While this coming show is actually my 26th Little Gems show, it marks 25 full years of doing this, of transforming my feelings into paint, embedding thought into material. Standing at that first one back in 1995, anxiously watching to see if anyone even looked at my work let alone showed interest, there was no idea that it would lead here.

Like so many things, I just didn’t know.

But I am glad for it. And thankful.

Hopefully, I will be reminiscing about that first show on the occasion of my 50th Little Gems exhibit, 25 years (well, actually 24 years) from now.

I don’t know but we’ll see.

Here’s a version of the great blues classic, Walkin’ Blues, whose title I pinched for this painting. It originally recorded by the legendary Robert Johnson but I thought this very unique performance by contemporary bluesman Guy Davis amidst the stark beauty of the snow and ice of Uummannaq, Greenland, 369 miles north of the Arctic Circle fit this little gem of a painting pretty well.

Have a good day.

Read Full Post »

Spirits Within - Artwork from Charles Frizzel

A Native American grandfather talking to his young grandson tells the boy he has two wolves inside of him struggling with each other. The first is the wolf of peace, love and kindness. The other wolf is fear, greed and hatred. Which wolf will win, grandfather? asks the young boy. Whichever one I feed, is the reply.

I came across the above, a short and often told story along with an illustration from artist Charles Frizzell,  on the Facebook page called Hippie Peace Freaks.   So simply put, it speaks of the dual natures  that reside in each of us, that polarity that I often try to capture in my work.  Our actions and choices form who we are and, hopefully, we opt to feed our peaceful wolves.

Here’s a video featuring the music of the great early bluesman Robert Johnson that also illustrates the point in a slightly different manner.  In Me and the Devil  Blues, his inner demon, his bad wolf, has taken a place beside him at all times.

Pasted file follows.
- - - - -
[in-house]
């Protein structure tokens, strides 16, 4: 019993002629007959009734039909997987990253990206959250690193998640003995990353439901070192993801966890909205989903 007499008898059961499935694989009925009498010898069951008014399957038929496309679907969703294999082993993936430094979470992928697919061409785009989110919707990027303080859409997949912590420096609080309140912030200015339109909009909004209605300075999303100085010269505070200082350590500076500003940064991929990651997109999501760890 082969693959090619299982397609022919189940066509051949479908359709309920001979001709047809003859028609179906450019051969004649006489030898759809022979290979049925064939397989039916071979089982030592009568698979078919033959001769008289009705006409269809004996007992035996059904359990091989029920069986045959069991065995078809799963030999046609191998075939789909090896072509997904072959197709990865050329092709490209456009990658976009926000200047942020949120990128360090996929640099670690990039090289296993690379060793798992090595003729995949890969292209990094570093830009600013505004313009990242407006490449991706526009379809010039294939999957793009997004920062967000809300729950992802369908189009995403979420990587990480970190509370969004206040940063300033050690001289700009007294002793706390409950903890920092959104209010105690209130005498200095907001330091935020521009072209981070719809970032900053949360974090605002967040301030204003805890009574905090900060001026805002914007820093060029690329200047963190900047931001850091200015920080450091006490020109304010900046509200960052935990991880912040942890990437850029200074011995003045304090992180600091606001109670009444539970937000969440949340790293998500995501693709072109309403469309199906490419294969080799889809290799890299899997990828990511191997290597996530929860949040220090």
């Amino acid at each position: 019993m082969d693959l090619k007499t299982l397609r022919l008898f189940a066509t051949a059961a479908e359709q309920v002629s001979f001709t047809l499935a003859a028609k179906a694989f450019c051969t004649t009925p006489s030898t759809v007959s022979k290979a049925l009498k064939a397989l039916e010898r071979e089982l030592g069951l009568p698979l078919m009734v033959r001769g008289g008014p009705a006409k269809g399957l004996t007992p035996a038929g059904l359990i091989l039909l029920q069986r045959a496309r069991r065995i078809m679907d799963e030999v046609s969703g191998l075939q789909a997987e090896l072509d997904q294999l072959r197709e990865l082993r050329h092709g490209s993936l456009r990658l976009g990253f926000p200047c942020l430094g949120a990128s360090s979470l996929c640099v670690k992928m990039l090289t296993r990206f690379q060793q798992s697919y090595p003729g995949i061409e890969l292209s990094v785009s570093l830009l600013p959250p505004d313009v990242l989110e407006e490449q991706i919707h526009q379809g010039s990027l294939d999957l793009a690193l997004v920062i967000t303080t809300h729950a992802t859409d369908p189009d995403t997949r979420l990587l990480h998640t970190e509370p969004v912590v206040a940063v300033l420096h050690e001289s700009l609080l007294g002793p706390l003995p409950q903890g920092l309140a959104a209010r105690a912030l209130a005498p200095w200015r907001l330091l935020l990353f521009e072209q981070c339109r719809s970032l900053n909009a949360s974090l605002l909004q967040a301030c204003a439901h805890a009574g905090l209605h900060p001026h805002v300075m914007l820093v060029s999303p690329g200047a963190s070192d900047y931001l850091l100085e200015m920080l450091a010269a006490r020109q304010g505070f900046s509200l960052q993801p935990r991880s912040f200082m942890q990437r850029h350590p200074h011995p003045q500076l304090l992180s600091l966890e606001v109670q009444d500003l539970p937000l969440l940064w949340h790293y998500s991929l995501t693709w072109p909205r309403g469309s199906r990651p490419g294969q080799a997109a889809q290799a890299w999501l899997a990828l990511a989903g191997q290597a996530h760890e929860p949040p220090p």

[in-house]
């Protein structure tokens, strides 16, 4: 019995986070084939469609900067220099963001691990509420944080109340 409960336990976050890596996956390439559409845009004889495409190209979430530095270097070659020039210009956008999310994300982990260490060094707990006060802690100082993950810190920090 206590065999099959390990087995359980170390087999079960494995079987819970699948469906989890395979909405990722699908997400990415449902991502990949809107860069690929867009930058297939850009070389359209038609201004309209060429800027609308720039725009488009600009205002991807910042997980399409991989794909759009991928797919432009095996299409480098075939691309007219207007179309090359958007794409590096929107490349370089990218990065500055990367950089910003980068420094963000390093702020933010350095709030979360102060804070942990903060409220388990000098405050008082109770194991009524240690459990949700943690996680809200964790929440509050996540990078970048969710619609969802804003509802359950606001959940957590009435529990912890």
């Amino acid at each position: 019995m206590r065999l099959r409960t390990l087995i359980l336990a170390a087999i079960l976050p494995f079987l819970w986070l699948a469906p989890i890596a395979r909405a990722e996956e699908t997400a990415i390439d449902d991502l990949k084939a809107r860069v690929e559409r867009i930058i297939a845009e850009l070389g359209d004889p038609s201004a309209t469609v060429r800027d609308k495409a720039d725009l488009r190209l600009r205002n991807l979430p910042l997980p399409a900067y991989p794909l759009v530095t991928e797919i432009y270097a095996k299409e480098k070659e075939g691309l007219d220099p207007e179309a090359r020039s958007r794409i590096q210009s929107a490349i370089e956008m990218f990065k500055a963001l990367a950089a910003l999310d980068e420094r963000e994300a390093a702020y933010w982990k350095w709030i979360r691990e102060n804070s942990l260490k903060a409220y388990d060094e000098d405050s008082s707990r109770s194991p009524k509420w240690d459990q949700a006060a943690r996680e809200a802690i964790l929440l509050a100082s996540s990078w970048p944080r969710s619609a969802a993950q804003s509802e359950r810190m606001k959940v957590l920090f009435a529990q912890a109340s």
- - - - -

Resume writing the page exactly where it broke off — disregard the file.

Read Full Post »

Michael Mattice Comin' Home Cover 2013I was on the road  so I didn’t get a chance to post that a new CD titled Comin’ Home came out  yesterday from my friend, Michael Mattice.  I’ve talked about Mikey here before, most recently in the notes after my recent opening at the Principle Gallery.  I’ve known him since he was a gangly kid of 13 or 14 tagging along with his Dad at events at the gallery.  Even then Mikey gave off a tightly focused vibe, like  he was there  in the physical sense only while his mind was elsewhere, running through an unending set of musical charts that had his full attention.  I recognized his obsessive look that said that he something deeper to express, that it was in him and was eating impatiently at him from the inside.

Mikey had started his musical journey early,  taking up the flute and piano at age 8 , adding  a proficiency at electric and upright bass to his repertoire in his middle school years.  But the guitar always held his deepest fascination.  He studied guitar at the prestigious Berklee College of Music in Boston, graduating last year.  After graduation, he toured as guitarist with Jamaican Aria Morgan‘s tour to promote her album, Full Time Love, as well as playing with the progressive metal band Yantra that he had co-founded while still at Berklee.

But time came to begin to get back to that obsessive inner voice which led to the release of his new CD yesterday that features his compositions, voice and playing.  It’s a mix of folk, blues, country and indie rock but it’s all Mikey.  I had followed his work through the years from afar and knew primarily of   his prodigious talents as progressive metal guitarist so when he passed on to me a 3 song preview of the new CD at the gallery, I was expecting work in that genre.  But from the first moments I could tell that I had only seen a small glimpse of his talent in his previous work.  It started with a song, Train Hoppin’, that is drenched in the sound and feel of the early folk blues,  recorded on the same sort of  period recording equipment that Robert Johnson and other early blues pioneers used in the 20’s and 30’s.  It is his homage to the influences that paved the way for his own work, which is shown more fully in the next two songs, Back to You and Window Pane.  These songs feel like his authentic voice  which is exciting, making me eager to hear more from this CD.

Comin’ Home is available now on  iTunes, Amazon, Spotify, Google Play, as well as a number of other online outlets.  You can also order it from his site, Mattice Music.  

Mike will also be doing a special acoustic show promoting the CD at the Principle Gallery on Thursday, July 11, from 6-9 PM.  If you can make it, this  should be a wonderful opportunity to experience his wonderful talent in an intimate setting.  It could be one of those things where you can tell your friends years from now about how lucky you were to see Mike play early in his career.

Just to show off a bit of his talent and dexterity, here’s a clip from his progressive work with Yantra.

Read Full Post »

%d bloggers like this: